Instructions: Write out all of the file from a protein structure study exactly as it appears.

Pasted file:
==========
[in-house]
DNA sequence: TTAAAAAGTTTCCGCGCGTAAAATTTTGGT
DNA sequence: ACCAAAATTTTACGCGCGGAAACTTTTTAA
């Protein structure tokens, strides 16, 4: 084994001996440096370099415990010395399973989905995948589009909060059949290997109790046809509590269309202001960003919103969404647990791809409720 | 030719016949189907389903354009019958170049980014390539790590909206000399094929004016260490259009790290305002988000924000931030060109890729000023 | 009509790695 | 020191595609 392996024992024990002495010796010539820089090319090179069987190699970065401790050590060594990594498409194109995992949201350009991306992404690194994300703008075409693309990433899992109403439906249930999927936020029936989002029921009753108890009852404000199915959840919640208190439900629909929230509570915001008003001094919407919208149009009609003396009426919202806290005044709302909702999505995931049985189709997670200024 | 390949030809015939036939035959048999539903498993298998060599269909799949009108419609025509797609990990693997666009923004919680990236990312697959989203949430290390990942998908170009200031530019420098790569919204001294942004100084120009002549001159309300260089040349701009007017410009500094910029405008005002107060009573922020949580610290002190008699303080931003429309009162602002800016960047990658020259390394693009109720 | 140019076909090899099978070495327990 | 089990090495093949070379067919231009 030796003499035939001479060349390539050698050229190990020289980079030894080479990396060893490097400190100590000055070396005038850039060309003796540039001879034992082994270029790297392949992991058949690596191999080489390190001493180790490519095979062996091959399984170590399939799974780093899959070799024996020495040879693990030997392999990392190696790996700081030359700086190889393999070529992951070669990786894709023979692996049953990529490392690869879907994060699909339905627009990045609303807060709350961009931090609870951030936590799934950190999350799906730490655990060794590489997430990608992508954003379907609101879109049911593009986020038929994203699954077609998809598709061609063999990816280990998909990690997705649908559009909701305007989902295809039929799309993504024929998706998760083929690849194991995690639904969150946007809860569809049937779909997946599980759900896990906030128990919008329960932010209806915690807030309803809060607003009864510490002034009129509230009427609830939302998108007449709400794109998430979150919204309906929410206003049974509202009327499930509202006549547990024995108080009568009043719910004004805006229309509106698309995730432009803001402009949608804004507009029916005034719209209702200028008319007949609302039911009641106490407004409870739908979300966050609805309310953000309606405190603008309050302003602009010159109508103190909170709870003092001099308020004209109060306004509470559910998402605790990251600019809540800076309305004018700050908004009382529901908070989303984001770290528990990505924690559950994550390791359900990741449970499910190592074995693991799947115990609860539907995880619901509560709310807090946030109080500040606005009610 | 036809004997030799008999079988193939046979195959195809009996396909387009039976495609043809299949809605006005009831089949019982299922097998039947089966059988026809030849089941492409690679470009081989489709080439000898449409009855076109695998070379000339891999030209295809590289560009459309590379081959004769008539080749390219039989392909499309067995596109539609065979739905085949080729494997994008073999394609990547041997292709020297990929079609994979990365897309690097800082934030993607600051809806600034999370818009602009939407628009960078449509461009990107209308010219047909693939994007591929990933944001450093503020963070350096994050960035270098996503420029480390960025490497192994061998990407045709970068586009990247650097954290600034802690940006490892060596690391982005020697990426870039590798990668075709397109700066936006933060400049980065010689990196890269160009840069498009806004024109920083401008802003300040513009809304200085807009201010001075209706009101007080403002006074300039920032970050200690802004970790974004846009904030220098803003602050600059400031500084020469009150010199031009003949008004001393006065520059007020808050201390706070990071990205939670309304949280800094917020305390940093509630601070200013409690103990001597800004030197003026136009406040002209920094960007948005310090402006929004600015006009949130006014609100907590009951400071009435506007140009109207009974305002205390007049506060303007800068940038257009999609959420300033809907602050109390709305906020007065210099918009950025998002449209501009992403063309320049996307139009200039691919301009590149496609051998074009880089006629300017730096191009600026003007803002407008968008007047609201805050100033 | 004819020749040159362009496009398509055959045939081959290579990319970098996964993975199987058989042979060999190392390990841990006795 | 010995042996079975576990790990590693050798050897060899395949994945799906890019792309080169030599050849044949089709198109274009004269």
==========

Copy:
[in-house]
DNA sequence: TTAAAAAGTTTCCGCGCGTAAAATTTTGGT
DNA sequence: ACCAAAATTTTACGCGCGGAAACTTTTTAA
């Protein structure tokens, strides 16, 4: 084994001996440096370099415990010395399973989905995948589009909060059949290997109790046809509590269309202001960003919103969404647990791809409720 | 030719016949189907389903354009019958170049980014390539790590909206000399094929004016260490259009790290305002988000924000931030060109890729000023 | 009509790695 | 020191595609 392996024992024990002495010796010539820089090319090179069987190699970065401790050590060594990594498409194109995992949201350009991306992404690194994300703008075409693309990433899992109403439906249930999927936020029936989002029921009753108890009852404000199915959840919640208190439900629909929230509570915001008003001094919407919208149009009609003396009426919202806290005044709302909702999505995931049985189709997670200024 | 390949030809015939036939035959048999539903498993298998060599269909799949009108419609025509797609990990693997666009923004919680990236990312697959989203949430290390990942998908170009200031530019420098790569919204001294942004100084120009002549001159309300260089040349701009007017410009500094910029405008005002107060009573922020949580610290002190008699303080931003429309009162602002800016960047990658020259390394693009109720 | 140019076909090899099978070495327990 | 089990090495093949070379067919231009 030796003499035939001479060349390539050698050229190990020289980079030894080479990396060893490097400190100590000055070396005038850039060309003796540039001879034992082994270029790297392949992991058949690596191999080489390190001493180790490519095979062996091959399984170590399939799974780093899959070799024996020495040879693990030997392999990392190696790996700081030359700086190889393999070529992951070669990786894709023979692996049953990529490392690869879907994060699909339905627009990045609303807060709350961009931090609870951030936590799934950190999350799906730490655990060794590489997430990608992508954003379907609101879109049911593009986020038929994203699954077609998809598709061609063999990816280990998909990690997705649908559009909701305007989902295809039929799309993504024929998706998760083929690849194991995690639904969150946007809860569809049937779909997946599980759900896990906030128990919008329960932010209806915690807030309803809060607003009864510490002034009129509230009427609830939302998108007449709400794109998430979150919204309906929410206003049974509202009327499930509202006549547990024995108080009568009043719910004004805006229309509106698309995730432009803001402009949608804004507009029916005034719209209702200028008319007949609302039911009641106490407004409870739908979300966050609805309310953000309606405190603008309050302003602009010159109508103190909170709870003092001099308020004209109060306004509470559910998402605790990251600019809540800076309305004018700050908004009382529901908070989303984001770290528990990505924690559950994550390791359900990741449970499910190592074995693991799947115990609860539907995880619901509560709310807090946030109080500040606005009610 | 036809004997030799008999079988193939046979195959195809009996396909387009039976495609043809299949809605006005009831089949019982299922097998039947089966059988026809030849089941492409690679470009081989489709080439000898449409009855076109695998070379000339891999030209295809590289560009459309590379081959004769008539080749390219039989392909499309067995596109539609065979739905085949080729494997994008073999394609990547041997292709020297990929079609994979990365897309690097800082934030993607600051809806600034999370818009602009939407628009960078449509461009990107209308010219047909693939994007591929990933944001450093503020963070350096994050960035270098996503420029480390960025490497192994061998990407045709970068586009990247650097954290600034802690940006490892060596690391982005020697990426870039590798990668075709397109700066936006933060400049980065010689990196890269160009840069498009806004024109920083401008802003300040513009809304200085807009201010001075209706009101007080403002006074300039920032970050200690802004970790974004846009904030220098803003602050600059400031500084020469009150010199031009003949008004001393006065520059007020808050201390706070990071990205939670309304949280800094917020305390940093509630601070200013409690103990001597800004030197003026136009406040002209920094960007948005310090402006929004600015006009949130006014609100907590009951400071009435506007140009109207009974305002205390007049506060303007800068940038257009999609959420300033809907602050109390709305906020007065210099918009950025998002449209501009992403063309320049996307139009200039691919301009590149496609051998074009880089006629300017730096191009600026003007803002407008968008007047609201805050100033 | 004819020749040159362009496009398509055959045939081959290579990319970098996964993975199987058989042979060999190392390990841990006795 | 010995042996079975576990790990590693050798050897060899395949994945799906890019792309080169030599050849044949089709198109274009004269």